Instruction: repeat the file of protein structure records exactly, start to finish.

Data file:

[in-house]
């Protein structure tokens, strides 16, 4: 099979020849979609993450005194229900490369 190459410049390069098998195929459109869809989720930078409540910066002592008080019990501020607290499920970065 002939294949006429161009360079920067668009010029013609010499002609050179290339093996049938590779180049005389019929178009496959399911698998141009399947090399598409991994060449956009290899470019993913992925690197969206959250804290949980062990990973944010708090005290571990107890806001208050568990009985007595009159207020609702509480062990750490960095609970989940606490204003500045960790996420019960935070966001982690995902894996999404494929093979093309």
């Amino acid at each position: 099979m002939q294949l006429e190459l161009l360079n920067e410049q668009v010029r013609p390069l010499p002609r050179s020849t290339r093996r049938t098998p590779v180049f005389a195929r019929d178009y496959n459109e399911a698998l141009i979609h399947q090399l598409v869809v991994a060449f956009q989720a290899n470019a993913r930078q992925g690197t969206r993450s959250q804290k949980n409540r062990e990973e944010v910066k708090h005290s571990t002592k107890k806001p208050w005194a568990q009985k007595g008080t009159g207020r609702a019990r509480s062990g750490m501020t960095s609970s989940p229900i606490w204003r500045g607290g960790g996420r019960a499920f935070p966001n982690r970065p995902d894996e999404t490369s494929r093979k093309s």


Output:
[in-house]
């Protein structure tokens, strides 16, 4: 099979020849979609993450005194229900490369 190459410049390069098998195929459109869809989720930078409540910066002592008080019990501020607290499920970065 002939294949006429161009360079920067668009010029013609010499002609050179290339093996049938590779180049005389019929178009496959399911698998141009399947090399598409991994060449956009290899470019993913992925690197969206959250804290949980062990990973944010708090005290571990107890806001208050568990009985007595009159207020609702509480062990750490960095609970989940606490204003500045960790996420019960935070966001982690995902894996999404494929093979093309």
């Amino acid at each position: 099979m002939q294949l006429e190459l161009l360079n920067e410049q668009v010029r013609p390069l010499p002609r050179s020849t290339r093996r049938t098998p590779v180049f005389a195929r019929d178009y496959n459109e399911a698998l141009i979609h399947q090399l598409v869809v991994a060449f956009q989720a290899n470019a993913r930078q992925g690197t969206r993450s959250q804290k949980n409540r062990e990973e944010v910066k708090h005290s571990t002592k107890k806001p208050w005194a568990q009985k007595g008080t009159g207020r609702a019990r509480s062990g750490m501020t960095s609970s989940p229900i606490w204003r500045g607290g960790g996420r019960a499920f935070p966001n982690r970065p995902d894996e999404t490369s494929r093979k093309s």